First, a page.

It can be difficult to distinguish between the common cold and influenza in the early stages of these infections. Influenza symptoms are a mixture of symptoms of common cold and pneumonia, body ache, headache, and fatigue. Diarrhea is not usually a symptom of influenza in adults, although it has been seen in some human cases of the H5N1 "bird flu" and can be a symptom in children. The symptoms most reliably seen in influenza are shown in the adjacent table.

The specific combination of fever and cough has been found to be the best predictor; diagnostic accuracy increases with a body temperature above 38 °C (100.4 °F).  Two decision analysis studies suggest that during local outbreaks of influenza, the prevalence will be over 70%.  Even in the absence of a local outbreak, diagnosis may be justified in the elderly during the influenza season as long as the prevalence is over 15%.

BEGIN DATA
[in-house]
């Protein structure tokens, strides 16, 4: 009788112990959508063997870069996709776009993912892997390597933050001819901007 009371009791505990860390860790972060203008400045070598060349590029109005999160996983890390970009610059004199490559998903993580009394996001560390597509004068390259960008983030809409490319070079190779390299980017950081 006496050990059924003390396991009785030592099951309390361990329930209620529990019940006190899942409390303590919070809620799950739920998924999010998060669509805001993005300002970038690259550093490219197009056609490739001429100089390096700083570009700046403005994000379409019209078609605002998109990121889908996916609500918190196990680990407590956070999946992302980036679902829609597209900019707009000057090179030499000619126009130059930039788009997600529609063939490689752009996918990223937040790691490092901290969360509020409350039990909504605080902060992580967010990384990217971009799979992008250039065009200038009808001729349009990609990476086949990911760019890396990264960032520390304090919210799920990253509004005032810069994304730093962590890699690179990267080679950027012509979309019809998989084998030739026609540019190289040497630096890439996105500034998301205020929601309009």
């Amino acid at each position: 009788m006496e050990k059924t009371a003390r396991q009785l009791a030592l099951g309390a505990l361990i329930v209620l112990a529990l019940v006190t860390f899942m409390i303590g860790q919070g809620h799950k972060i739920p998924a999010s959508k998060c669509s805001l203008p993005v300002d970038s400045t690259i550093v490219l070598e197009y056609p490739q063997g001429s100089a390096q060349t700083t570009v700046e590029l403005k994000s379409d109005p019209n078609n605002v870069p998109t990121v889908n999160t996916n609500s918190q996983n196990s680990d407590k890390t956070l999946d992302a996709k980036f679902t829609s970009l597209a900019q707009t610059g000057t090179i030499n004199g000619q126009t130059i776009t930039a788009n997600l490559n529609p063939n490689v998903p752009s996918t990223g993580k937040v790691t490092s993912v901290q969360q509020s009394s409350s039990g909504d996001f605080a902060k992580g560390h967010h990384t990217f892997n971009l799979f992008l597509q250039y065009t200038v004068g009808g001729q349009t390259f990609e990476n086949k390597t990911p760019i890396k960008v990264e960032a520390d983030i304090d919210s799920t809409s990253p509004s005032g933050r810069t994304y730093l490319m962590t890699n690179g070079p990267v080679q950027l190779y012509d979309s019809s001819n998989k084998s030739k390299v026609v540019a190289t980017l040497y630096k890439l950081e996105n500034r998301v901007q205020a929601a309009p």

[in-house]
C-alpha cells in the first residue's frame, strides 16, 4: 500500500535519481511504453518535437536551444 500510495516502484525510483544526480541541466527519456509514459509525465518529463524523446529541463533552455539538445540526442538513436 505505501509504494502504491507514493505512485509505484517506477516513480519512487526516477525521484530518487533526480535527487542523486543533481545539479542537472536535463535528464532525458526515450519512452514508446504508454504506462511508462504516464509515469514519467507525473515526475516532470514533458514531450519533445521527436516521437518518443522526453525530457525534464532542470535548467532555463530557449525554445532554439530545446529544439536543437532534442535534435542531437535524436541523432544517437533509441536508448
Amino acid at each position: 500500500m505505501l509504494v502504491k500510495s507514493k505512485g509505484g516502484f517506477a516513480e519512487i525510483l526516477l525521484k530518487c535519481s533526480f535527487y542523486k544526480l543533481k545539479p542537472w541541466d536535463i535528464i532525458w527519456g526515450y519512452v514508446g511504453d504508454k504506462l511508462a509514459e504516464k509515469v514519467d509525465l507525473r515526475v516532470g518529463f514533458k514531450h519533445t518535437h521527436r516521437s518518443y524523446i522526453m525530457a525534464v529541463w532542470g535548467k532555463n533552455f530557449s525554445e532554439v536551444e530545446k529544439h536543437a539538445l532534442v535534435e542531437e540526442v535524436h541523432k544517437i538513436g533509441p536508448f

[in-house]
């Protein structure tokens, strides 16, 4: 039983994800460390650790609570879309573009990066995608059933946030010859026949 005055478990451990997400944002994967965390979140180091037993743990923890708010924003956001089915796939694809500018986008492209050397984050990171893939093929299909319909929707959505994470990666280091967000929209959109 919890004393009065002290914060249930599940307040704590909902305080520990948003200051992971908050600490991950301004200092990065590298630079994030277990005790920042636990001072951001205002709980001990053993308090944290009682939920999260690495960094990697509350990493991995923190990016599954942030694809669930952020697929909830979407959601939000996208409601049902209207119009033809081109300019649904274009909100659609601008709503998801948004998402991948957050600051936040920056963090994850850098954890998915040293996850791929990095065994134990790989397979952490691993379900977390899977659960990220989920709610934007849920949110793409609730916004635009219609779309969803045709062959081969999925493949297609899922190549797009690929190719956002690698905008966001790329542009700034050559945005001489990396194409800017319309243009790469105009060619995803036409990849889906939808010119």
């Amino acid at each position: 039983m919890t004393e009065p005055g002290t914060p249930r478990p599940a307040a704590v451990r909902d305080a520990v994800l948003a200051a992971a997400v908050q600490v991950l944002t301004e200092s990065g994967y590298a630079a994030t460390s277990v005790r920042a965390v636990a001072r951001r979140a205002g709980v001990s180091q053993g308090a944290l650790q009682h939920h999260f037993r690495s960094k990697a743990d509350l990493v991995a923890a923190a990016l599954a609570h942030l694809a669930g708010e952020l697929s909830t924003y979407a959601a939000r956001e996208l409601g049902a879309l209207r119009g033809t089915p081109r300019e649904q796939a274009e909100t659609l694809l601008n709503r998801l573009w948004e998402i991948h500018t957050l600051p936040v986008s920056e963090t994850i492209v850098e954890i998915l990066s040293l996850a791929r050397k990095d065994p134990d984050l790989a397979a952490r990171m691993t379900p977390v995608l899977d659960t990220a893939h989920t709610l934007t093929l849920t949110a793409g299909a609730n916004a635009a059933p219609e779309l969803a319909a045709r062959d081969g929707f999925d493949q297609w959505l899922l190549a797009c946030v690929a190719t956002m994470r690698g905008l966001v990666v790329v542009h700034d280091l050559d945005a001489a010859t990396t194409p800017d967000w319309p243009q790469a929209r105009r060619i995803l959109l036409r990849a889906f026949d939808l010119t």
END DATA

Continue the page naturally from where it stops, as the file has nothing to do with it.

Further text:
The United States Centers for Disease Control and Prevention (CDC) maintains an up-to-date summary of available laboratory tests.[36] According to the CDC, rapid diagnostic tests have a sensitivity of 50–75% and specificity of 90–95% when compared with viral culture.

Occasionally, influenza can cause severe illness including primary viral pneumonia or secondary bacterial pneumonia. The obvious symptom is trouble breathing. In addition, if a child (or presumably an adult) seems to be getting better and then relapses with a high fever, that is a danger sign since this relapse can be bacterial pneumonia.

Sometimes, influenza may have abnormal presentations, like confusion in the elderly and a sepsis-like syndrome in the young.

Emergency warning signs

Shortness of breath
Chest pain
Extreme vomiting
Flu symptoms that improve but then relapse with a high fever and severe cough (can be bacterial pneumonia)
High fever and a rash.
Inability to drink fluids